Oct. 27, 2021 — Computer simulations that scientists use to understand the evolution of the Earth’s climate offer a wealth of information to public officials and corporations planning for the future. However, climate models — no matter how complex or computationally intensive — do contain some degree of uncertainty. Addressing this uncertainty is proving increasingly important as decision makers are asking more complex questions and looking to smaller scales.
To improve climate simulations, scientists are looking to the potential of artificial intelligence (AI). AI has offered profound insights in fields from materials science to manufacturing, and climate researchers are excited to explore how AI can be used to revolutionize how the Earth system, and especially its water cycle, can be simulated in order to dramatically improve our understanding and representation of the real world. In particular, AI offers the potential to dramatically increase the accuracy of predictions down to the scales of interest to scientists, and even stakeholders focused on designing, financing and deploying equitable climate solutions to America’s most disadvantaged communities.
Motivated by this opportunity, the U.S. Department of Energy (DOE) is launching a comprehensive workshop: Artificial Intelligence for Earth System Predictability (AI4ESP). After the collection of more than 150 white papers from the scientific community, AI4ESP is kicking into high gear by hosting a workshop beginning October 25. The workshop will include 17 sessions over a six-week period designed to create a new scientific community that marries climate research with artificial intelligence, applied math and supercomputing.
“Earth system predictability refers to the intersection of climate with hydrology, ecology, infrastructure and human activities,” said Nicki Hickmon, an Argonne scientist, director of operations for the Atmospheric Radiation Measurement (ARM) user facility and the lead for the AI4ESP workshop.
By linking researchers in Earth system predictability and computer sciences, AI4ESP seeks to create a paradigm shift in simulating the Earth system. AI4ESP seeks to inspire a new generation of AI algorithms specifically aimed at Earth system predictability.
According to Hickmon, continuous improvements will enhance the ability of current simulations to provide deeper insights into community-scale issues and those involving extreme weather, potentially allowing stakeholders a better grasp of the uncertainties that surround such events.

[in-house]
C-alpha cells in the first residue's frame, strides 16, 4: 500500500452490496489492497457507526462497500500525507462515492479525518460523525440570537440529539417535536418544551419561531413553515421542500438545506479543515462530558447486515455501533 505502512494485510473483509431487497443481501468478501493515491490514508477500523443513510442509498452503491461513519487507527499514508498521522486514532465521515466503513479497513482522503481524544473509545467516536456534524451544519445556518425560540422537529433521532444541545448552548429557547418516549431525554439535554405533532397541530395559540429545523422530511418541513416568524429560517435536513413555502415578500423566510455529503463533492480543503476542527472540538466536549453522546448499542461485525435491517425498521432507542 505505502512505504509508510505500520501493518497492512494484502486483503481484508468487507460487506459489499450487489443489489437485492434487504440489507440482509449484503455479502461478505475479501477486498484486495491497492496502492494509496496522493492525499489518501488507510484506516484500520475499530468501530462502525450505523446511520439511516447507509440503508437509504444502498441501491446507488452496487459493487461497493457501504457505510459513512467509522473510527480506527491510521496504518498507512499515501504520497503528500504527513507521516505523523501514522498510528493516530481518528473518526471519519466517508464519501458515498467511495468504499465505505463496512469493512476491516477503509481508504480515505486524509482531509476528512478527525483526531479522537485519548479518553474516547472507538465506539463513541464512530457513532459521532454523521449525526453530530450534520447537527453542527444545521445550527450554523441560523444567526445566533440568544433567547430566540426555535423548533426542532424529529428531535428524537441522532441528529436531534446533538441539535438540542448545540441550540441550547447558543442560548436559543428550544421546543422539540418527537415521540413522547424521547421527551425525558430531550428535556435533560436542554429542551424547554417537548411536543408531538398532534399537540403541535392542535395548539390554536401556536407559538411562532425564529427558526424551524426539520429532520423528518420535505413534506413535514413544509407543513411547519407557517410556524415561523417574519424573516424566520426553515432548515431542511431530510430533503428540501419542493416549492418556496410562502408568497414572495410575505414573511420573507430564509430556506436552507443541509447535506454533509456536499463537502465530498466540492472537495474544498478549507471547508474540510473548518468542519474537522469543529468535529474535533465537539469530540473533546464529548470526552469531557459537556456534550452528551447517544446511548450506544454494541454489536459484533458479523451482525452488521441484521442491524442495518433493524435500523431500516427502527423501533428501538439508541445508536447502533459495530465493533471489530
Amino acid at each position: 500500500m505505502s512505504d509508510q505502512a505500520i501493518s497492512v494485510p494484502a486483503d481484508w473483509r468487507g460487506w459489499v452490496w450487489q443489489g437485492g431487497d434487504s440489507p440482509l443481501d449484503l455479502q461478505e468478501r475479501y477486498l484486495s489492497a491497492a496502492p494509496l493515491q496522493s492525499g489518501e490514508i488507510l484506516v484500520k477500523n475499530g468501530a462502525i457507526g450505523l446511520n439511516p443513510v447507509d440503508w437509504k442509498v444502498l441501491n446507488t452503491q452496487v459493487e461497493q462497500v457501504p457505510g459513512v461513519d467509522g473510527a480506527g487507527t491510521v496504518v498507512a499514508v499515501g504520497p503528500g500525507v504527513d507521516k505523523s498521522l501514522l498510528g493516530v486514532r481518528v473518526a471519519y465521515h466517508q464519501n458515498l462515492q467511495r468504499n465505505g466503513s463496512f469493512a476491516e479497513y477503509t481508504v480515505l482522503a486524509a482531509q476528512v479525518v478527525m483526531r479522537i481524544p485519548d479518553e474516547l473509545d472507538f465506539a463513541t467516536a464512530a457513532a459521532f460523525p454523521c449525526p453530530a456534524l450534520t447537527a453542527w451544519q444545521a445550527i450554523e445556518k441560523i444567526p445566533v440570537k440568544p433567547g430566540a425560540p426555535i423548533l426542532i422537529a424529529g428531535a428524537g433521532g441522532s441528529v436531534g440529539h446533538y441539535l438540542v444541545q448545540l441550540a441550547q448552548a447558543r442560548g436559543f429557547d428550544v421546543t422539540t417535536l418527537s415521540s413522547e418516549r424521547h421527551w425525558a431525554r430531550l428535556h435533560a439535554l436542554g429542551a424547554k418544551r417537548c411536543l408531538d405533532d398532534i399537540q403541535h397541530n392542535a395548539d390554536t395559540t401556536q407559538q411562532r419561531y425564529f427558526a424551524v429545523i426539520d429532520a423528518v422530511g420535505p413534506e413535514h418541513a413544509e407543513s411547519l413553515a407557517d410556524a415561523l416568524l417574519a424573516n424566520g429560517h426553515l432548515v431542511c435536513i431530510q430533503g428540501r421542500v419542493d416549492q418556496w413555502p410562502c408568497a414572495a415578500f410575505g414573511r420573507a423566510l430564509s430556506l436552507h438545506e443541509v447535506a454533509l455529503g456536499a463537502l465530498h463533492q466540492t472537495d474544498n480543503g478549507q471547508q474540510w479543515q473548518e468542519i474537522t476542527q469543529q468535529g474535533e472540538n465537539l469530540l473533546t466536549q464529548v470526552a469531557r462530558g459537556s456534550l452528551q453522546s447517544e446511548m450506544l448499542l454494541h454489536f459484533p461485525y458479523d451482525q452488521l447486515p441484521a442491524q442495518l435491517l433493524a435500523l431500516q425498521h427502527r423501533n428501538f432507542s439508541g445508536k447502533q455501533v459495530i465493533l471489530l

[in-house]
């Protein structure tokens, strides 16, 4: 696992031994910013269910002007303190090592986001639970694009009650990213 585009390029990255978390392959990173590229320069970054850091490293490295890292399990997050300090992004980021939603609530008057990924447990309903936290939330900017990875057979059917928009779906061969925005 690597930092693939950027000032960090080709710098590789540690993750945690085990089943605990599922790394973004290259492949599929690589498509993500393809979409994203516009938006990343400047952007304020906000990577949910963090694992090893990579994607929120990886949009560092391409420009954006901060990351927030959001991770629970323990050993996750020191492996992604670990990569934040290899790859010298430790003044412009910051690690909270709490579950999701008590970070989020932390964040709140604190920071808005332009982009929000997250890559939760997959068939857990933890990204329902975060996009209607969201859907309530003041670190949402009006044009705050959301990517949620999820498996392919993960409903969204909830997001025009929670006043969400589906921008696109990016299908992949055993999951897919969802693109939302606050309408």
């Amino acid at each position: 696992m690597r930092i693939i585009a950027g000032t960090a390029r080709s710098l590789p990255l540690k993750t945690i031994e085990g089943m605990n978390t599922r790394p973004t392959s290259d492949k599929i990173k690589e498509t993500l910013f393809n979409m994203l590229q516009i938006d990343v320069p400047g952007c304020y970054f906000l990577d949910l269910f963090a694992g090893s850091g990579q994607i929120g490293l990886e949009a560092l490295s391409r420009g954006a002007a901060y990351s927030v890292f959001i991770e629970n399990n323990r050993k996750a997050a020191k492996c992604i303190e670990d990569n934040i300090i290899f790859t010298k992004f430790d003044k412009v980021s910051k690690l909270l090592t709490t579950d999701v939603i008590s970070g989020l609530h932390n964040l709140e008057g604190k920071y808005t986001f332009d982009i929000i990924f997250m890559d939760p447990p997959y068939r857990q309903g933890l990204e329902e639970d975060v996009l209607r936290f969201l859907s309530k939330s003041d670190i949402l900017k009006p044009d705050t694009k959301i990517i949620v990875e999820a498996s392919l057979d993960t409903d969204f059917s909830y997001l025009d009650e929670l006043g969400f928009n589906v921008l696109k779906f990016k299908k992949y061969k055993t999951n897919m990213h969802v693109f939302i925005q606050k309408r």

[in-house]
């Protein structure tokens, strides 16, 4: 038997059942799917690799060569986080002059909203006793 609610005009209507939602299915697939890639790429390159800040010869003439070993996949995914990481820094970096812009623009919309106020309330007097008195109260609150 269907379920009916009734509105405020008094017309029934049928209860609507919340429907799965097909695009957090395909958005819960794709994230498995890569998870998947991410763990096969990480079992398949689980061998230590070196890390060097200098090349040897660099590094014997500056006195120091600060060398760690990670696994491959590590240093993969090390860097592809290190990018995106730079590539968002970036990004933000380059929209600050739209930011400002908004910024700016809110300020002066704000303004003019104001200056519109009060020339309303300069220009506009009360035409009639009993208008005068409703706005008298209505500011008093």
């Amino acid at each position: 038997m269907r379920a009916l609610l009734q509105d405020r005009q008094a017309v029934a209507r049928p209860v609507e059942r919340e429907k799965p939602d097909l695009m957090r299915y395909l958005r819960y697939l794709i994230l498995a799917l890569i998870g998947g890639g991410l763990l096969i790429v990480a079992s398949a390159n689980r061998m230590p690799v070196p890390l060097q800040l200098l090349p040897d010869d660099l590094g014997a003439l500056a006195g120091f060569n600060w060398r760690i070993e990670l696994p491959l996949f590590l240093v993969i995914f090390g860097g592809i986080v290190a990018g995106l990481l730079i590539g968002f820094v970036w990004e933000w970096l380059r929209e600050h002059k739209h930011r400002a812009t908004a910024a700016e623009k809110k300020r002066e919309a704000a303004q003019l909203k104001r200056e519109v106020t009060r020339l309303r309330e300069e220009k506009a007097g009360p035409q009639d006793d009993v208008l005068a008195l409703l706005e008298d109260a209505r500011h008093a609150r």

“AI for climate is still in its infancy,” said Hickmon. “However, it is still essential that we explore the potential of AI to see how it can better inform our models and prepare us for the future.”
Click here to see the agenda and register for the workshop, which will open with an address by Deputy Secretary of Energy David Turk. The public is welcome to attend any of the open sessions. Some components of the workshop are invitation-only in order to gather the required materials for the workshop report.
The workshop is sponsored by the DOE’s Office of Biological and Environmental Research and Office of Advanced Scientific Computing Research.
Argonne National Laboratory seeks solutions to pressing national problems in science and technology. The nation’s first national laboratory, Argonne conducts leading-edge basic and applied scientific research in virtually every scientific discipline. Argonne researchers work closely with researchers from hundreds of companies, universities, and federal, state and municipal agencies to help them solve their specific problems, advance America’s scientific leadership and prepare the nation for a better future. With employees from more than 60 nations, Argonne is managed by UChicago Argonne, LLC for the U.S. Department of Energy’s Office of Science.
The U.S. Department of Energy’s Office of Science is the single largest supporter of basic research in the physical sciences in the United States and is working to address some of the most pressing challenges of our time. For more information, visit https://energy.gov/science.
Source: Jared Sagoff, Argonne National Laboratory